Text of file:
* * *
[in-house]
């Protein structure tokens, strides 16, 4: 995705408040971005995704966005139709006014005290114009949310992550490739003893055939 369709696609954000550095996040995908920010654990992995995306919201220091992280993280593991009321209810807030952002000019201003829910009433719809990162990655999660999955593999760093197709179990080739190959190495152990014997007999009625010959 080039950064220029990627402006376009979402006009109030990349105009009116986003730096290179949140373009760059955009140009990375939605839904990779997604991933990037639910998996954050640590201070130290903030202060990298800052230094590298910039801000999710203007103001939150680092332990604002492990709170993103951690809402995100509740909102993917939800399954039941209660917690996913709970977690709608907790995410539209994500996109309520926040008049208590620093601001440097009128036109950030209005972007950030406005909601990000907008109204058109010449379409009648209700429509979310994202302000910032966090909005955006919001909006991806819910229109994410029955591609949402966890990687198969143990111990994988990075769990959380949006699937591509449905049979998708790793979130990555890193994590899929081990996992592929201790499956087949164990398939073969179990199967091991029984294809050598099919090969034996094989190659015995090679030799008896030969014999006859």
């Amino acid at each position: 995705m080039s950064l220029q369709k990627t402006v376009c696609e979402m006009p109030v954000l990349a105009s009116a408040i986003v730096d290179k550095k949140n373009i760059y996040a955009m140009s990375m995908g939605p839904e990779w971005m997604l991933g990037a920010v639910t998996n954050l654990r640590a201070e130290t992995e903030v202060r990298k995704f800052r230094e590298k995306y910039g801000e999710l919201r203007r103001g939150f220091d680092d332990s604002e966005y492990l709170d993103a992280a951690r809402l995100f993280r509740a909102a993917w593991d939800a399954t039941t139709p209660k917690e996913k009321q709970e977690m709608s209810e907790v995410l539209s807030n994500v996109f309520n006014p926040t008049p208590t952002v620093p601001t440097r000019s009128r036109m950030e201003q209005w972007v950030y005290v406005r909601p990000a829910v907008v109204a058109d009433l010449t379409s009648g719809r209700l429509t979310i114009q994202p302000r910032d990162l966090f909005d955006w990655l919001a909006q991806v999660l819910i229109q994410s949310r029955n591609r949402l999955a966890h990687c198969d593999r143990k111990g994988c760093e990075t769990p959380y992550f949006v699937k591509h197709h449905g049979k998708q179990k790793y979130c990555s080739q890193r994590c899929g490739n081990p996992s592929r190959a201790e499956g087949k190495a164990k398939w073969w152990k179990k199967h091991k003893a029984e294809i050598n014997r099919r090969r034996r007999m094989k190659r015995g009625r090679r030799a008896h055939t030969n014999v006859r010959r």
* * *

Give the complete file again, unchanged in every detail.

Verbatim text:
[in-house]
């Protein structure tokens, strides 16, 4: 995705408040971005995704966005139709006014005290114009949310992550490739003893055939 369709696609954000550095996040995908920010654990992995995306919201220091992280993280593991009321209810807030952002000019201003829910009433719809990162990655999660999955593999760093197709179990080739190959190495152990014997007999009625010959 080039950064220029990627402006376009979402006009109030990349105009009116986003730096290179949140373009760059955009140009990375939605839904990779997604991933990037639910998996954050640590201070130290903030202060990298800052230094590298910039801000999710203007103001939150680092332990604002492990709170993103951690809402995100509740909102993917939800399954039941209660917690996913709970977690709608907790995410539209994500996109309520926040008049208590620093601001440097009128036109950030209005972007950030406005909601990000907008109204058109010449379409009648209700429509979310994202302000910032966090909005955006919001909006991806819910229109994410029955591609949402966890990687198969143990111990994988990075769990959380949006699937591509449905049979998708790793979130990555890193994590899929081990996992592929201790499956087949164990398939073969179990199967091991029984294809050598099919090969034996094989190659015995090679030799008896030969014999006859």
């Amino acid at each position: 995705m080039s950064l220029q369709k990627t402006v376009c696609e979402m006009p109030v954000l990349a105009s009116a408040i986003v730096d290179k550095k949140n373009i760059y996040a955009m140009s990375m995908g939605p839904e990779w971005m997604l991933g990037a920010v639910t998996n954050l654990r640590a201070e130290t992995e903030v202060r990298k995704f800052r230094e590298k995306y910039g801000e999710l919201r203007r103001g939150f220091d680092d332990s604002e966005y492990l709170d993103a992280a951690r809402l995100f993280r509740a909102a993917w593991d939800a399954t039941t139709p209660k917690e996913k009321q709970e977690m709608s209810e907790v995410l539209s807030n994500v996109f309520n006014p926040t008049p208590t952002v620093p601001t440097r000019s009128r036109m950030e201003q209005w972007v950030y005290v406005r909601p990000a829910v907008v109204a058109d009433l010449t379409s009648g719809r209700l429509t979310i114009q994202p302000r910032d990162l966090f909005d955006w990655l919001a909006q991806v999660l819910i229109q994410s949310r029955n591609r949402l999955a966890h990687c198969d593999r143990k111990g994988c760093e990075t769990p959380y992550f949006v699937k591509h197709h449905g049979k998708q179990k790793y979130c990555s080739q890193r994590c899929g490739n081990p996992s592929r190959a201790e499956g087949k190495a164990k398939w073969w152990k179990k199967h091991k003893a029984e294809i050598n014997r099919r090969r034996r007999m094989k190659r015995g009625r090679r030799a008896h055939t030969n014999v006859r010959r």